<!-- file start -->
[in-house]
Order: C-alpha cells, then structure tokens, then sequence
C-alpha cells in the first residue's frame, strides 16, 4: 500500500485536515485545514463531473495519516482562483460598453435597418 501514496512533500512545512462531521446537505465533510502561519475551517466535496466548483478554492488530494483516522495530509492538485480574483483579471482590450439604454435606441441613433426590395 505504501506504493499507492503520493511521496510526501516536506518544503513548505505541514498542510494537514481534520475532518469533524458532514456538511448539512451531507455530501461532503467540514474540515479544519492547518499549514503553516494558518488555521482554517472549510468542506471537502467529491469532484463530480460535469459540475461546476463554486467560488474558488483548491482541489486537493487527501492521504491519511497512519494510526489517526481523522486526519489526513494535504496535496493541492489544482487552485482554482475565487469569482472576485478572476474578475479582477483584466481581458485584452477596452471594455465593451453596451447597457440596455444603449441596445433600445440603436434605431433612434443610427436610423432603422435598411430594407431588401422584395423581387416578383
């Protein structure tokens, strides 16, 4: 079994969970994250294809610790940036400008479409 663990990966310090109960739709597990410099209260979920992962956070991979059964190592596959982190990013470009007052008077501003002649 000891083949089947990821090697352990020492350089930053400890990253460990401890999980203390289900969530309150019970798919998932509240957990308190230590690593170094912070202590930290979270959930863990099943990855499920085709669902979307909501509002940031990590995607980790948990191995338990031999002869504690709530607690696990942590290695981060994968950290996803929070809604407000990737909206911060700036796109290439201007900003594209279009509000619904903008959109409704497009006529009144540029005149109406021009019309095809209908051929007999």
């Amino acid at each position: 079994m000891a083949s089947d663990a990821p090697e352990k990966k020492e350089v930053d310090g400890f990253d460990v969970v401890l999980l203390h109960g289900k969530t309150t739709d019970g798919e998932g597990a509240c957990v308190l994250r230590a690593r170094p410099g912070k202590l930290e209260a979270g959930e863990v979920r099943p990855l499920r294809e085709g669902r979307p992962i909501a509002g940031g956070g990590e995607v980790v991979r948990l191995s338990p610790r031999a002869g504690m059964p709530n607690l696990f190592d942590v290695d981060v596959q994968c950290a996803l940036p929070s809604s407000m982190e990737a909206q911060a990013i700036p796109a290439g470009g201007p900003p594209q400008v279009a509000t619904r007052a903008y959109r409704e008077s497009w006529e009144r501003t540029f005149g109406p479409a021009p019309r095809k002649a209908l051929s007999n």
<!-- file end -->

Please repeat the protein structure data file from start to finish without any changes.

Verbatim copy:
[in-house]
Order: C-alpha cells, then structure tokens, then sequence
C-alpha cells in the first residue's frame, strides 16, 4: 500500500485536515485545514463531473495519516482562483460598453435597418 501514496512533500512545512462531521446537505465533510502561519475551517466535496466548483478554492488530494483516522495530509492538485480574483483579471482590450439604454435606441441613433426590395 505504501506504493499507492503520493511521496510526501516536506518544503513548505505541514498542510494537514481534520475532518469533524458532514456538511448539512451531507455530501461532503467540514474540515479544519492547518499549514503553516494558518488555521482554517472549510468542506471537502467529491469532484463530480460535469459540475461546476463554486467560488474558488483548491482541489486537493487527501492521504491519511497512519494510526489517526481523522486526519489526513494535504496535496493541492489544482487552485482554482475565487469569482472576485478572476474578475479582477483584466481581458485584452477596452471594455465593451453596451447597457440596455444603449441596445433600445440603436434605431433612434443610427436610423432603422435598411430594407431588401422584395423581387416578383
């Protein structure tokens, strides 16, 4: 079994969970994250294809610790940036400008479409 663990990966310090109960739709597990410099209260979920992962956070991979059964190592596959982190990013470009007052008077501003002649 000891083949089947990821090697352990020492350089930053400890990253460990401890999980203390289900969530309150019970798919998932509240957990308190230590690593170094912070202590930290979270959930863990099943990855499920085709669902979307909501509002940031990590995607980790948990191995338990031999002869504690709530607690696990942590290695981060994968950290996803929070809604407000990737909206911060700036796109290439201007900003594209279009509000619904903008959109409704497009006529009144540029005149109406021009019309095809209908051929007999």
């Amino acid at each position: 079994m000891a083949s089947d663990a990821p090697e352990k990966k020492e350089v930053d310090g400890f990253d460990v969970v401890l999980l203390h109960g289900k969530t309150t739709d019970g798919e998932g597990a509240c957990v308190l994250r230590a690593r170094p410099g912070k202590l930290e209260a979270g959930e863990v979920r099943p990855l499920r294809e085709g669902r979307p992962i909501a509002g940031g956070g990590e995607v980790v991979r948990l191995s338990p610790r031999a002869g504690m059964p709530n607690l696990f190592d942590v290695d981060v596959q994968c950290a996803l940036p929070s809604s407000m982190e990737a909206q911060a990013i700036p796109a290439g470009g201007p900003p594209q400008v279009a509000t619904r007052a903008y959109r409704e008077s497009w006529e009144r501003t540029f005149g109406p479409a021009p019309r095809k002649a209908l051929s007999n």